7. Parkinson's Disease Videos

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    Full Text Available ... for Swallowing Problems? What Are the Risks and Benefits of DBS Surgery? CareMAP: Cambios para Realizar en ... for People with Parkinson's? What Are the Neuroprotective Benefits of Exercise for PD Patients? How Does Parkinson's ...

  8. Parkinson's Disease Videos

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    Full Text Available ... Symptoms of PD Expert Briefings: The Effects of Exercise on PD Expert Briefings: Parkinson's and Parenting Expert ... Sleep: Part 2 Ask the Helpline: Why Is Exercise Important for People with Parkinson's? What Are the ...

  9. Parkinson's Disease Videos

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    Full Text Available ... Diagnosis PD, Now What? Managing the First Few Years with Parkinson's Expert Briefings: Pain in PD Expert ... Salud en General, Parte 2 CareMAP: Life Beyond This Life Dra. Claudia Martinez, MAPC - Parkinson- Pasion, Positivismo ...

  10. Parkinson's Disease Videos

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    Full Text Available ... Symptoms of PD Expert Briefings: The Effects of Exercise on PD Expert Briefings: Parkinson's and Parenting Expert ... Care Facility Needed? Ask the Helpline: Why Is Exercise Important for People with Parkinson's? CareMAP: Movement and ...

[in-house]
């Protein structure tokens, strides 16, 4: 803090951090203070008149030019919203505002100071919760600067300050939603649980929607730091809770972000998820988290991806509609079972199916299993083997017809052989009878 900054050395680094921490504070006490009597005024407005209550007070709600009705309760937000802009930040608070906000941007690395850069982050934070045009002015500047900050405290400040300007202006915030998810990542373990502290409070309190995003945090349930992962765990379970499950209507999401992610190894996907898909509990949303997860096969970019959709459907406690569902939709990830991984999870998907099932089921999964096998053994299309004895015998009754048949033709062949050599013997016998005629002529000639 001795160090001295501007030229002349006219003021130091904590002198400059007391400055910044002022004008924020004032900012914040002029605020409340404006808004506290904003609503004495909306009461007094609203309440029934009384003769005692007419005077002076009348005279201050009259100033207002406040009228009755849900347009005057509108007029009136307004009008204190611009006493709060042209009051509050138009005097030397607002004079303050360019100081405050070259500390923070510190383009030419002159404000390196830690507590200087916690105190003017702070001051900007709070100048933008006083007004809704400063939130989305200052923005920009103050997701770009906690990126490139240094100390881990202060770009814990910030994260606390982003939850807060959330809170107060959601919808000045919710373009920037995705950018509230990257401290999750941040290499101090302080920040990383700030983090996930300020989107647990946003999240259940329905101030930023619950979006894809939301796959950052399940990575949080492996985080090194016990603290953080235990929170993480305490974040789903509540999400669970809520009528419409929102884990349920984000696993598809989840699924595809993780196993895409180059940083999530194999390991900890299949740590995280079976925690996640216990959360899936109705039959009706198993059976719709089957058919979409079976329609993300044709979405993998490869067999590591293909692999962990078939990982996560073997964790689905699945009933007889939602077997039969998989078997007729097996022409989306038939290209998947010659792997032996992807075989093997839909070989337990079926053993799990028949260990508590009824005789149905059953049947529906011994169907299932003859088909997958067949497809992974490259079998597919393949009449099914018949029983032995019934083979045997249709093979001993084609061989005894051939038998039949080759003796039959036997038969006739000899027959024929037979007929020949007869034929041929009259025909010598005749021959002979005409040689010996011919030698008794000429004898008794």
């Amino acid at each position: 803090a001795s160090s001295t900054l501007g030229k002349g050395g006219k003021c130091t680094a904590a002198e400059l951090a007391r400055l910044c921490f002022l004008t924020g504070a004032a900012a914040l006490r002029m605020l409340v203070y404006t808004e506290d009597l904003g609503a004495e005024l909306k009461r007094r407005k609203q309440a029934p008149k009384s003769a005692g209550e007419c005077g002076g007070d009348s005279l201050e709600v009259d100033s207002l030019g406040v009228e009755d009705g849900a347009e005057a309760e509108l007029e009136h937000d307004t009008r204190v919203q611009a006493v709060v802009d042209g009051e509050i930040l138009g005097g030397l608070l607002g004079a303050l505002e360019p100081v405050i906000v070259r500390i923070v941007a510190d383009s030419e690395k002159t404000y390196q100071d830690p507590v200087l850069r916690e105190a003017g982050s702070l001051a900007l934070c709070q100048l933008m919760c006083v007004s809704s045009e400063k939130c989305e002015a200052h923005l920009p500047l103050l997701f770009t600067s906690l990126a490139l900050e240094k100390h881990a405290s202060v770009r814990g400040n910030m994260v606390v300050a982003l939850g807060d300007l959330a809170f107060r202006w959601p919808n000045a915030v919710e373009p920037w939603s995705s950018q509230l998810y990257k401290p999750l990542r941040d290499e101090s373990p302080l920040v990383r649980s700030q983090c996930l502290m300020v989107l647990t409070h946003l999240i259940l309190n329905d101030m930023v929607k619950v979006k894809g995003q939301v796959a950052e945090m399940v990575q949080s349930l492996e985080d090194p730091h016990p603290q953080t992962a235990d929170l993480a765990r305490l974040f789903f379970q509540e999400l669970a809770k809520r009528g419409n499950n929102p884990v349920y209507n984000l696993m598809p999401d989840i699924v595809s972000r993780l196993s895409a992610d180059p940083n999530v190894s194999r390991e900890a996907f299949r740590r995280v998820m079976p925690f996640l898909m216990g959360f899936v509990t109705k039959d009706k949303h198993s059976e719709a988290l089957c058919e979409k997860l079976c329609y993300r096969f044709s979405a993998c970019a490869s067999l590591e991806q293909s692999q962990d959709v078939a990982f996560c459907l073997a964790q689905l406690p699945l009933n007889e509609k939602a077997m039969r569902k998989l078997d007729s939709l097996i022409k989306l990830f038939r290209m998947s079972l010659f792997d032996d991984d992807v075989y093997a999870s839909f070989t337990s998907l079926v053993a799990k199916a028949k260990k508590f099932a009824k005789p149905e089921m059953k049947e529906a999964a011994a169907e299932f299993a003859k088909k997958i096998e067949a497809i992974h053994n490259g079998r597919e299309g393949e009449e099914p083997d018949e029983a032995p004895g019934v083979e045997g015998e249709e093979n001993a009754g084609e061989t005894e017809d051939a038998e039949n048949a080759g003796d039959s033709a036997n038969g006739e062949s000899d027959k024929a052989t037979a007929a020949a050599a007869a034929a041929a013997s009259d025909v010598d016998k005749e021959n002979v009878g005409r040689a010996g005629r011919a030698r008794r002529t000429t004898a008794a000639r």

11. Parkinson's Disease Videos

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    Full Text Available ... PD Library Search library Topic Type Expert Briefings: Marijuana and PD: What Do We Really Know? Nurse ... Parkinson's Care Partners Expert Briefings: What's New in Genetics and Parkinson's? Expert Briefings: Understanding the Progression of ...

  12. Parkinson's Disease Videos

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    Full Text Available ... Parkinson's Care Partners Expert Briefings: What's New in Genetics and Parkinson's? Expert Briefings: Understanding the Progression of ... org Press Room Ask a Doctor Sign In Privacy & Terms Contact Us Connect With Us: Press Room ...

  13. Parkinson's Disease Videos

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    Full Text Available ... care that bring hope to the entire Parkinson's community. Learn more Get Involved Moving Day Walk Parkinson's ... Are Some Strategies to Improve the Quality of Community Care for PD Patients? CareMAP: Bathroom: Part 2 ...

  14. Parkinson's Disease Videos

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    Full Text Available ... Parkinson Conference: Lessons Learned CareMAP: Medications and General Health Part 2 How Does the DBS Device Work? ¿Cómo Se Diagnostica el Parkinson? CareMAP: Cambios para ...